In This Issue of Indiana Lawyer

MARCH 18-31, 2020

At a special and emotional graduation ceremony for the federal court’s REACH re-entry program, Kenny Lewis’ accomplishments, inspiration and legacy were celebrated. The first woman lawyer at one of Indianapolis’ leading law firms has stepped aside after her career blazed a trail for female attorneys and firm leaders. And after controversy at the Statehouse this year, an effort is underway to review the juvenile justice system.

Top StoriesBack to Top

Lewis’ legacy: Cake, applause and a challenge coin mark a special REACH graduation

Calling REACH “a beautiful program,” Kenny Lewis credited the federal court re-entry initiative with giving him the perseverance to stay at his job and teaching him to speak louder so others could hear what he had to say. Baker and the other members of the REACH team described Lewis as a model participant who not only exhibited tremendous character and did everything expected of him, but also encouraged and supported his fellow participants.

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Bonding over books helps women lawyers grow

Seven women from different walks of life — and legal practices — gathered recently to reminisce on a literary journey they’ve come to cherish. Formed in the spring of 2017, the IndyBar Women Lawyers Division’s Beyond the Book Club was birthed out of a desire to create an engaging space to talk about women’s issues.

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FocusBack to Top

Connor and Black: The what, why and how of addressing workplace implicit bias

“Implicit bias” refers to the attitudes or stereotypes that affect our understanding, actions and decisions in an unconscious manner. Biases are often based on characteristics such as race, ethnicity, age, appearance, sex, gender, religion, national origin and socioeconomic status. Everyone has some form of implicit bias. We develop these biases because of our social, economic and familial groups. Our brains rely on ingrained prejudgments to help us quickly process information that bombards us every day — without conscious thought.

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Bankovich and Bowling: Indiana’s marijuana laws keep things simple for employers, for now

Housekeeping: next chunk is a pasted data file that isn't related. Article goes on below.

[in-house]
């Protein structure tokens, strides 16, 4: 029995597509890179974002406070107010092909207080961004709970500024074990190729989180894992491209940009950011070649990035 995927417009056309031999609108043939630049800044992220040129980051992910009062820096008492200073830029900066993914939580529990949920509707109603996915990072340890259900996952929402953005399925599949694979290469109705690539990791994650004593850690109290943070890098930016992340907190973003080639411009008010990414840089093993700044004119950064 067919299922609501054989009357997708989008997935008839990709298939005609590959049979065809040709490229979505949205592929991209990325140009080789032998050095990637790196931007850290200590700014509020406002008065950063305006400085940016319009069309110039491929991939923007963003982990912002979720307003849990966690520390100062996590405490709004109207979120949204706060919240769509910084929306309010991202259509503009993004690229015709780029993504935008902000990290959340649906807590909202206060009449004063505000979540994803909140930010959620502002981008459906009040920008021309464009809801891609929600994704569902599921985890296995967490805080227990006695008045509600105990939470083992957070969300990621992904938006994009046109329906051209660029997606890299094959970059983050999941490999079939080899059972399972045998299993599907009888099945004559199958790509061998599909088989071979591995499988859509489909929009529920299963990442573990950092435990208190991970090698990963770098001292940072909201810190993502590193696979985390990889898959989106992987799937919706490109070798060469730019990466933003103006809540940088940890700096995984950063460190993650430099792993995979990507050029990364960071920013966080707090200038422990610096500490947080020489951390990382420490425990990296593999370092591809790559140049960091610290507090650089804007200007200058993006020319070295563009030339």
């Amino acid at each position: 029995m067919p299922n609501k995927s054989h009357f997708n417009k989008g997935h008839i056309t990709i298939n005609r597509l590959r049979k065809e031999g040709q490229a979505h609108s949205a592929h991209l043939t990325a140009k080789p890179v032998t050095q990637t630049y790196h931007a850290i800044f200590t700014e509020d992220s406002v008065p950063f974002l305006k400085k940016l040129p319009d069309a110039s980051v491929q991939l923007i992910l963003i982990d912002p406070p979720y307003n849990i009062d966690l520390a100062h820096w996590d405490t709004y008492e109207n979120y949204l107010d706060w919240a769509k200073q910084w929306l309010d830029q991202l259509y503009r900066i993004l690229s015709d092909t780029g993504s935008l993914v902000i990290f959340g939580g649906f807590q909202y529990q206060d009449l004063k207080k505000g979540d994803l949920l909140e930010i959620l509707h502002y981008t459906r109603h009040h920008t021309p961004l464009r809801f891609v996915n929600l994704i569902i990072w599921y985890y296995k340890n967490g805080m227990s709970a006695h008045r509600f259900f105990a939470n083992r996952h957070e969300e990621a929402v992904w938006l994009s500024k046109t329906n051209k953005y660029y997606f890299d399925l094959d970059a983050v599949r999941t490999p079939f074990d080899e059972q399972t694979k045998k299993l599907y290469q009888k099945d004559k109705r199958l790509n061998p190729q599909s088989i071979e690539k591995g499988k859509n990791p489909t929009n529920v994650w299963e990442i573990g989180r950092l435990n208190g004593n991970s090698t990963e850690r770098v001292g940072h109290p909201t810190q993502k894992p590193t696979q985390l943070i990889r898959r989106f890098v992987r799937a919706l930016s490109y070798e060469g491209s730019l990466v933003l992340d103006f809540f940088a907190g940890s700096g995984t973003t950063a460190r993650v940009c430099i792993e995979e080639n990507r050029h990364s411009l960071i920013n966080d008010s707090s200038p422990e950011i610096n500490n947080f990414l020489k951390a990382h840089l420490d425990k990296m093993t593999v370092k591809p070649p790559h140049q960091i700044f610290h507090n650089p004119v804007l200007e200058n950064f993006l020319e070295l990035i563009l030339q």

Notwithstanding the national trend of states repealing statutes that criminalized possession of marijuana, Indiana remains steadfast in its prohibition of marijuana. While opinions obviously vary a great deal as to the wisdom of that prohibition, this continuing prohibition does, for the time being, hold at bay some of the thornier issues that can arise for employers regarding employee use of marijuana.

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OpinionBack to Top

Bar AssociationsBack to Top

IndyBar: Parenting Time, Spring Break and the Coronavirus

As family law practitioners, we are well aware of the challenges that surround scheduling vacations and travel during school breaks. It isn’t uncommon to have disagreements about where and when children should travel, not to mention with whom. However, the rapid and unpredictable spread of the novel coronavirus (COVID-19), just in time for spring break, has lent new urgency to this issue.

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IndyBar: Inactive And Retired Indiana And Other Out-Of-State Attorneys Now Authorized To Provide Pro Bono Representation

As of January 1, 2020, a brand new Indiana Supreme Court rule went into effect granting the opportunity for certain qualifying attorneys to hold a Pro Bono Publico License and serve as pro bono counsel. The rule covers certain types of Indiana and out-of-state attorneys who are not actively admitted to practiced law under Indiana’s general rules of admission, but who are otherwise in “good standing” with the bar of this or another state.

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DTCI: Civil forfeiture and the Eighth Amendment

Attorneys representing entities that engage in civil forfeitures should familiarize themselves with the U.S. Supreme Court’s State v. Timbs ruling to ensure their clients comply with the ruling and the entity’s constitutional obligations.

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